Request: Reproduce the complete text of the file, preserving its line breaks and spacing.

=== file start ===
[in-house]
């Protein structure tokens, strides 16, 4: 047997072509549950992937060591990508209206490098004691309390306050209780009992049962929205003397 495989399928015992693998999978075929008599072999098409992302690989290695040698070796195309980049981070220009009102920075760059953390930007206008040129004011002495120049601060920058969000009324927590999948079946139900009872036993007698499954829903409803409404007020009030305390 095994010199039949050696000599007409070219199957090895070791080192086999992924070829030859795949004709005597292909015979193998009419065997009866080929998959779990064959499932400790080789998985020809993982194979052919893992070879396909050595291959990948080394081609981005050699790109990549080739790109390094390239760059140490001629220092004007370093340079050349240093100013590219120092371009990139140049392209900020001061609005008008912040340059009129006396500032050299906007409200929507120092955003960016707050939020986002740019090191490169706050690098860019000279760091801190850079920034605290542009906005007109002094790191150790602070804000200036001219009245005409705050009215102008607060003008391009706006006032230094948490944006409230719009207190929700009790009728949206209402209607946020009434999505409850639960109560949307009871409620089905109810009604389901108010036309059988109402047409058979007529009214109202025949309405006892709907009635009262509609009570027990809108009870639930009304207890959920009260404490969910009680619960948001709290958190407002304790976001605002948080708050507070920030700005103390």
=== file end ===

[in-house]
């Protein structure tokens, strides 16, 4: 047997072509549950992937060591990508209206490098004691309390306050209780009992049962929205003397 495989399928015992693998999978075929008599072999098409992302690989290695040698070796195309980049981070220009009102920075760059953390930007206008040129004011002495120049601060920058969000009324927590999948079946139900009872036993007698499954829903409803409404007020009030305390 095994010199039949050696000599007409070219199957090895070791080192086999992924070829030859795949004709005597292909015979193998009419065997009866080929998959779990064959499932400790080789998985020809993982194979052919893992070879396909050595291959990948080394081609981005050699790109990549080739790109390094390239760059140490001629220092004007370093340079050349240093100013590219120092371009990139140049392209900020001061609005008008912040340059009129006396500032050299906007409200929507120092955003960016707050939020986002740019090191490169706050690098860019000279760091801190850079920034605290542009906005007109002094790191150790602070804000200036001219009245005409705050009215102008607060003008391009706006006032230094948490944006409230719009207190929700009790009728949206209402209607946020009434999505409850639960109560949307009871409620089905109810009604389901108010036309059988109402047409058979007529009214109202025949309405006892709907009635009262509609009570027990809108009870639930009304207890959920009260404490969910009680619960948001709290958190407002304790976001605002948080708050507070920030700005103390």